With a little over a month left in the North Atlantic hurricane season, it's now clear that the long-range U.S. forecasts issued in the spring — all calling for a high level of storm activity — weren't even close.
In May, the U.S. National Oceanic and Atmospheric Administration predicted unusually warm ocean temperatures would spawn between seven and 11 hurricanes, and that three to six could become major hurricanes churning out winds in excess of 178 kilometres an hour.
So far this year, there have been only two hurricanes — Ingrid and Humberto in early September — both of which were relatively weak storms, rated at Category 1 on a scale that reaches up to 5. Ingrid, however, brought heavy rain to parts of Mexico, where flooding and landslides claimed dozens of lives.
In all, there have been 12 named storms, including tropical storm Lorenzo, which is expected to weaken to a tropical depression as it moves east over the Atlantic.
A dozen named storms is about average for a season, which spans from June 1 to Nov. 30. But the number of hurricanes and major hurricanes is well below average. The last time a season passed without a major hurricane was 1994.
In Halifax, where the Canadian Hurricane Centre keeps track of tropical cyclones, forecasters have issued bulletins for only two storms this year, Andrea in June and Gabrielle in September. Both had little impact on the Atlantic region.
Chris Fogarty, the centre's program supervisor, says the spring predictions were so far off base that U.S. meteorologists should consider issuing seasonal forecasts without hard numbers.
"We haven't had such poor pre-season forecasts since the early 1990s," he said, adding that unlike meteorologists in the U.S., Environment Canada forecasters do not issue long-range predictions for the number and severity of North Atlantic storms.
"I think it hurts the credibility of these long-range forecasts."
Dennis Feltgen, a meteorologist with the National Hurricane Center in Miami, said the season isn't over yet.
"However, the odds that the season will produce the expected numbers of hurricanes and especially major hurricanes are rapidly decreasing," he said in an email.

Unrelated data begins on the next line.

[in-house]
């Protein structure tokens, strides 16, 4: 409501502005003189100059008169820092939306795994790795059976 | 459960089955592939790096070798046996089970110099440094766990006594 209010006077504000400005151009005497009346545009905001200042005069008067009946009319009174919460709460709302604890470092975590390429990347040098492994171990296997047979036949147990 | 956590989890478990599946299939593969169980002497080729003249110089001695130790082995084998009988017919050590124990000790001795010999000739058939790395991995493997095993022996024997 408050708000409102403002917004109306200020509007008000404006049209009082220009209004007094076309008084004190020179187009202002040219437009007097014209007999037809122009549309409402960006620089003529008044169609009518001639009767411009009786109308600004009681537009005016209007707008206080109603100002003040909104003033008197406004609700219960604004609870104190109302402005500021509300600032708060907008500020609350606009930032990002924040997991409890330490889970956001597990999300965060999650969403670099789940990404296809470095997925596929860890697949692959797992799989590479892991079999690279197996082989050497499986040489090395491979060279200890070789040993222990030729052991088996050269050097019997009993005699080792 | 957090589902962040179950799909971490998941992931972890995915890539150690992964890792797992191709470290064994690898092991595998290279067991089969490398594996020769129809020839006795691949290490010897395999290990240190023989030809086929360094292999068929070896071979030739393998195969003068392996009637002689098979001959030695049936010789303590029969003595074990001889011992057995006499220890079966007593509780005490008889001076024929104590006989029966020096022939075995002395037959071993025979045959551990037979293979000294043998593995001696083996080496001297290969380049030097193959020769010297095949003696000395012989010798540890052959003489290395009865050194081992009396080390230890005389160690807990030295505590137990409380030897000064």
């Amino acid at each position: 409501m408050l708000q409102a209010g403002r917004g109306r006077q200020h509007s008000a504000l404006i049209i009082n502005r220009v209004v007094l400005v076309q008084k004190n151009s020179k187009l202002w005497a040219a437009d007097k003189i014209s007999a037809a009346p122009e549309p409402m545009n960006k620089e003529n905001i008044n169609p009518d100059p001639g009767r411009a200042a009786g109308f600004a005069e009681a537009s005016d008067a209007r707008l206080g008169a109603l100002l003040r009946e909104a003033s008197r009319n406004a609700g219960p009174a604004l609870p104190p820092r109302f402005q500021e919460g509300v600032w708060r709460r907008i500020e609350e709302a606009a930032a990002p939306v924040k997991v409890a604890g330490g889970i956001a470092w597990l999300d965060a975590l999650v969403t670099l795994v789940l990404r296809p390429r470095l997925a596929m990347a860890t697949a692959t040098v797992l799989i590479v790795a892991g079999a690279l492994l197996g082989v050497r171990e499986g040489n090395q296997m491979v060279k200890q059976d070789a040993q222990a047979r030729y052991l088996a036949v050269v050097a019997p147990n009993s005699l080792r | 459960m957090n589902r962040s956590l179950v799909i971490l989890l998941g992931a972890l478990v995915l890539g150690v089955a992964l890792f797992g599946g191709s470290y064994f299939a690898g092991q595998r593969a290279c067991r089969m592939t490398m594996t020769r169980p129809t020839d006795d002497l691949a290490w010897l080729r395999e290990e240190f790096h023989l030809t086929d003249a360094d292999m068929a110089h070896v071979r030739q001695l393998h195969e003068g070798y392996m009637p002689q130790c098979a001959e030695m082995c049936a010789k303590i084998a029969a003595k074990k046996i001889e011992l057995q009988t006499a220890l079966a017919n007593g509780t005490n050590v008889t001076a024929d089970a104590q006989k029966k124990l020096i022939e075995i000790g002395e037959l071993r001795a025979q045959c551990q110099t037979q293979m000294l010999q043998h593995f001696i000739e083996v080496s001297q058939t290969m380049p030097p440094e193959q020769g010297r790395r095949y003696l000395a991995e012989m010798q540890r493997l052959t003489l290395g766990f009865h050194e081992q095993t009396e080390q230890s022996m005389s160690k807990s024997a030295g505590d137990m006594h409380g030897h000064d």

As for the credibility of the long-range forecasts issued by the U.S. Climate Prediction Center, he said these predictions should never be used as guides to decide whether or not to prepare for hurricane season.
"Anyone living in a hurricane-vulnerable area can be affected, regardless of whether the season is quiet or busy. ... It only takes one storm hitting your area to make it a bad year. And storms do occur in November."
Fogarty said there are a number of reasons why the predictions were a bust.
Scientists have recorded an unusually low level of moisture in the tropics and the oddly persistent downward motion of air masses. Together, these phenomena have kept the tropics relatively cloud free.
No clouds, no hurricanes.
"There's something going on globally at a larger scale that was causing a general downward motion in the Atlantic," said Fogarty. "It seemed to be kind of stuck in one position. There's a lot of little questions there."
As well, unusually strong winds in the upper atmosphere have been tearing apart emerging storms.
"We know where to start looking, but there's not a smoking-gun answer," he said.
Still, he says the season could end with a bang, even though a NOAA study found that in the past 100 years only 10 per cent of recorded Atlantic hurricanes have formed after Oct. 25.
Sandy, described as a superstorm, was a massive post-tropical storm when it roared ashore near Atlantic City, N.J., last Oct. 29, causing widespread flooding and wind damage along the entire eastern seaboard and farther inland.
The 1,600-kilometre-wide storm killed 72 people in the Caribbean before making its way up the Atlantic Coast, where it killed more than 100 people in 10 states, and left more than 8.5 million people without power.